As a general rule, I give a little background on a restaurant being reviewed and move through the dinner pretty much as one would consume it — appetizer, soup, salad, entrée and dessert, depending on the number of courses.

With the new food menu at Vintage Wine Bar, let’s go with the rather morbid theory of eating one’s dessert first because one can’t be sure what happens next in life.

Let’s start with the pot de crème, for my money probably the best $5 dessert in town. And it is so stinking simple, it goes to show something doesn’t have to be complicated or take professional skills to be better than good.

At Vintage Wine Bar, a chef brought out our pots de crème — a three-ingredient vanilla custard served in a small, 4- to 6-ounce, hinged-lid jar — on a wooden board. The chef then poured some maple syrup over the custard and sprinkled a little black sea salt across the top. The tableside presentation didn’t hurt our impression.

The dish was going to be delicious no matter how we chose to eat it, but the idea was to take a dessert or demitasse spoon and slice through the cool custard, allowing some of the syrup to sink to the bottom. Then we tried to get a little syrup, salt and cool, silky custard in one bite, and the result was dreamy, as in I’m going to dream about this dish for some time.

It also is available with strawberry puree and a sprinkling of black pepper, though I don’t think I could betray my affection for the maple syrup.

Owner Matt Sanders moved 1740 Vintage Wine Bar from 17th Street and Boston Avenue to the Blue Dome District in July 2018, where he dropped 1740 from the name and installed a kitchen. He planned to have a food menu in place in short order.

“I had a difficult time finding a chef I was excited about,” Sanders said. “I don’t know how many I interviewed. I met Colin (Sato) at Oren, where he worked with Matt Amberg, who I think is the best chef in town. Colin started learning about wines, and I started learning about food, and we found we see eye to eye about what we wanted to do here.”

Outside of a cheese board and charcuterie board, the menu offers only eight dishes, and outside of the cheese board and charcuterie board, nothing costs more than $6. We found the dishes were as large, if not larger, than many appetizers at nicer restaurants, where they likely would cost at least twice as much.

We made a full dinner of four items, for a total cost of $21, and took a little home. (We will turn a blind eye to the bar tab. The wine list and cocktails are terrific.) In addition to the pots de crème, we ordered the house tartine ($5), chicken liver mousse ($6), the latter at my wife’s insistence, and a chef’s daily special, steamed dumplings ($5).

Per usual, I’m glad I listened to my wife. The mousse was prepared with schmaltz (rendered chicken fat), thyme, lemon and reduced cognac and had a mellow flavor. It came in one of the hinged-lid jars on a wooden board surrounded by a small mound of dressed arugula (no forks, so we ate it with our hands), raspberry jam and thin-cut strips of house-made focaccia bread. Mix a little mousse and jam on a piece of bread, and you have a winner.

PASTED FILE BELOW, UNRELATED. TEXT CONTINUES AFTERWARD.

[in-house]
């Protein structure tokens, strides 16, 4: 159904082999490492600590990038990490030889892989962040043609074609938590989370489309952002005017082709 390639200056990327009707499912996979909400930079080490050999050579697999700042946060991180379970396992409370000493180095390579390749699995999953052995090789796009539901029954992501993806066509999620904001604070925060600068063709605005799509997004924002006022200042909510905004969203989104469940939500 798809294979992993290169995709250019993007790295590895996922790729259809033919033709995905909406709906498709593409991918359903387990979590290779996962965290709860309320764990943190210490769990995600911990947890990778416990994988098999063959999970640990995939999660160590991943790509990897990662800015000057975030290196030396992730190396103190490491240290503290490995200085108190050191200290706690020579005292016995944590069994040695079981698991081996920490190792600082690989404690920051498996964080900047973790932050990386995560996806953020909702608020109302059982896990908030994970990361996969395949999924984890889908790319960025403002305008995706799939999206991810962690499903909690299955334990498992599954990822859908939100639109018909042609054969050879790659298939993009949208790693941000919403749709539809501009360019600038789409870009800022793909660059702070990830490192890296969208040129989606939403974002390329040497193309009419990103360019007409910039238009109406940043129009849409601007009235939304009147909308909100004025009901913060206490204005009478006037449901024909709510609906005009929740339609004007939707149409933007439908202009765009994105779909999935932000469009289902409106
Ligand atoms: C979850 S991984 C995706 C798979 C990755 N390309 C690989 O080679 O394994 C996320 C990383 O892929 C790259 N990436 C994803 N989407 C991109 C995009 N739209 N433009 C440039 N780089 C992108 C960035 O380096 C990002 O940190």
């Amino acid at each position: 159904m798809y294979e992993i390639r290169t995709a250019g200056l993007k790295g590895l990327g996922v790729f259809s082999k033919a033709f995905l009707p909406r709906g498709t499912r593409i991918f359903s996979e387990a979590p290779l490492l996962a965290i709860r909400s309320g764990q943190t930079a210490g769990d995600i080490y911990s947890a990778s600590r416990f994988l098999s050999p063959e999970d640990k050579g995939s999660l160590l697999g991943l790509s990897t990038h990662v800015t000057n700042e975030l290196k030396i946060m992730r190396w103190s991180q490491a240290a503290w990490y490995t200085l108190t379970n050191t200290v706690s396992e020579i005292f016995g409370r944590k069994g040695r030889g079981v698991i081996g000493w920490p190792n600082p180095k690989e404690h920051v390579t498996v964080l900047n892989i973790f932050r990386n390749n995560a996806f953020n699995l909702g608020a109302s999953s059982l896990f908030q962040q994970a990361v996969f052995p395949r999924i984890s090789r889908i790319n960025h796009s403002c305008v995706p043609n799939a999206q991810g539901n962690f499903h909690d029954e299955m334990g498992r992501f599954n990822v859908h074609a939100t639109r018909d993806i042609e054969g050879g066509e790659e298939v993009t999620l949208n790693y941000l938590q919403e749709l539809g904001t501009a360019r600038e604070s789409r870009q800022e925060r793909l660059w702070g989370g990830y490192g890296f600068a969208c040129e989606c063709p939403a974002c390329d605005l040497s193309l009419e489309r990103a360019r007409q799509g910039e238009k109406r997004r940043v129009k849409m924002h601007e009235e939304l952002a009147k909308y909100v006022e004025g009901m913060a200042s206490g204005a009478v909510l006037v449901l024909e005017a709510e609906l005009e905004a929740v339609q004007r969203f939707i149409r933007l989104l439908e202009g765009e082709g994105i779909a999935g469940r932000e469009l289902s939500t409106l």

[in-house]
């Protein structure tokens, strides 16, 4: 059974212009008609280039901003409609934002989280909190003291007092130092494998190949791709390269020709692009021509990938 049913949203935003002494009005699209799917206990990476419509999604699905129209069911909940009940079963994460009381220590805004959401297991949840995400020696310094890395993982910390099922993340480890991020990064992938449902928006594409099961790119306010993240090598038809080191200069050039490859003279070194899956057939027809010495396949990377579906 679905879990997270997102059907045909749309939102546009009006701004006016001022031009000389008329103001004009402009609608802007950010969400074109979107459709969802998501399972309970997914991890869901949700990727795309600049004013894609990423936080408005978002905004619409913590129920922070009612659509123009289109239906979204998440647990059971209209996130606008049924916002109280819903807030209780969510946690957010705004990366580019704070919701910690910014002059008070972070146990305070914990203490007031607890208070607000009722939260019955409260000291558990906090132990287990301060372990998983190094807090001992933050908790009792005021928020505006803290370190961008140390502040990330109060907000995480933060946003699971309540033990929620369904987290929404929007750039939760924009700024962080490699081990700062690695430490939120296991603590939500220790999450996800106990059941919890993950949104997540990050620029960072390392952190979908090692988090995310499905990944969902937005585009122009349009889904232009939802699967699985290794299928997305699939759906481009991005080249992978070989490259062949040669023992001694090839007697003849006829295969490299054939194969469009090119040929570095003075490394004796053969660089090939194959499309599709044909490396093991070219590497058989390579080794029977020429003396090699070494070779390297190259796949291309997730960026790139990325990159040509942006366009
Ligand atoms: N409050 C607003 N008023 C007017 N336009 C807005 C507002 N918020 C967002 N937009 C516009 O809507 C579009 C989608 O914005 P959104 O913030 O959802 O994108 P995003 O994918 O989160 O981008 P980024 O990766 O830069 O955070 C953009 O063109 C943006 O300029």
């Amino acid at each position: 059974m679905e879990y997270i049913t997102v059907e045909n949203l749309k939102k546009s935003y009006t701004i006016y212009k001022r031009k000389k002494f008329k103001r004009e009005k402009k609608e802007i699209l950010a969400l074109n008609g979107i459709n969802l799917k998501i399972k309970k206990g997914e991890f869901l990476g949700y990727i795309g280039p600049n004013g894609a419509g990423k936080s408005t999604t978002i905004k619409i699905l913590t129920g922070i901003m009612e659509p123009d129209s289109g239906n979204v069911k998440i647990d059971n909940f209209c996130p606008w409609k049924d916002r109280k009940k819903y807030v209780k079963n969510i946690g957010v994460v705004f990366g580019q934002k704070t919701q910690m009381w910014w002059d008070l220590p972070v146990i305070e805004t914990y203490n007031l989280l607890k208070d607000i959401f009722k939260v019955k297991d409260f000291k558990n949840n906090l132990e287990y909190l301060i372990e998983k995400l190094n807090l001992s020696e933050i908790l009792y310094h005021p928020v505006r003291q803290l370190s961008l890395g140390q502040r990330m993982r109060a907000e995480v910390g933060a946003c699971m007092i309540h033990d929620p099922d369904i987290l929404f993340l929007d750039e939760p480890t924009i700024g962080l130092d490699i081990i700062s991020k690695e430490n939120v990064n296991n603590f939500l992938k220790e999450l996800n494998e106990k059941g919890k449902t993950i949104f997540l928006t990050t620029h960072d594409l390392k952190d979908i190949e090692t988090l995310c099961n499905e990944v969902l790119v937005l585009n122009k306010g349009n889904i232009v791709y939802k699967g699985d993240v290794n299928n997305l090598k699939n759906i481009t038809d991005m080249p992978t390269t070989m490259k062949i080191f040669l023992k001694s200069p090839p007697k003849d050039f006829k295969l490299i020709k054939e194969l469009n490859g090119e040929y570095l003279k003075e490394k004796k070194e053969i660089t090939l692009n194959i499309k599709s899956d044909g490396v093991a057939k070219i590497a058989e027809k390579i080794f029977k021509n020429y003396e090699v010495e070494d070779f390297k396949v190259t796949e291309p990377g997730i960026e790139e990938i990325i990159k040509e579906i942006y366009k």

Tartine is a French word for open-faced sandwich, and on the surface, ours looked much like a personal pizza cut into four pieces. Toppings may vary. On the night we were there, Sato had topped toasted house bread with potato, ham and rosemary, and it was a filling and tasty combination.

The dumplings were a nod to Sato’s Japanese-American heritage. We received six chewy dumplings filled with pork and chives and mixed with a savory sauce that brought a touch of heat on the back of the tongue.

Sato, by the way, had been a high school math and computer science teacher (“Pretty nerdy stuff.”) before being attracted to a cooking career after reading “Salt, Fat, Acid, Heat: Mastering the Elements of Good Cooking.”

At our photo shoot, I also got a taste of the Japanese chicken skewers, featuring chunks of chicken cooked with sake, soy sauce, ginger and garlic; and croquettes, two with peas, mint, feta cheese and potato and two with smoked ham, aged cheddar and potato. I would order either of these, too.

Our server, James, who also bartends when not serving, and the bartender, Scottie, were friendly and professional.

The long, shotgun-style dining room and bar is modern with art deco touches, wood floors and a warm feel. Along one wall it has six-table and five-table banquettes with big, comfy easy chairs on one side. Tall green plants are stationed in tall windows.

A group of eight seated at two facing sofas near the front were celebrating a birthday, and a cute two-person table was set in a front-window niche. A back patio is popular in good weather.

It seems like a great date-night destination, but be warned: It can be rather loud when the dining room is full.

Sanders said the ideas for the menu stemmed from the fact Vintage Wine Bar features wines from all over the world.

“We don’t profess to be a restaurant,” Sanders said. “We are a wine bar with great food, and the quality and amount you get is a steal. We call it international bar food, and we hope people will say, ‘Wow, that’s a great value.’ ”


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Scott Cherry

918-581-8463

scott.cherry

@tulsaworld.com

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Scene Writer

Scott is in his second tour of duty with the Tulsa World. He was a sports writer during his first stop. Since returning to the World in 1992, he has been the food writer and now restaurant critic and wine columnist. Phone: 918-581-8463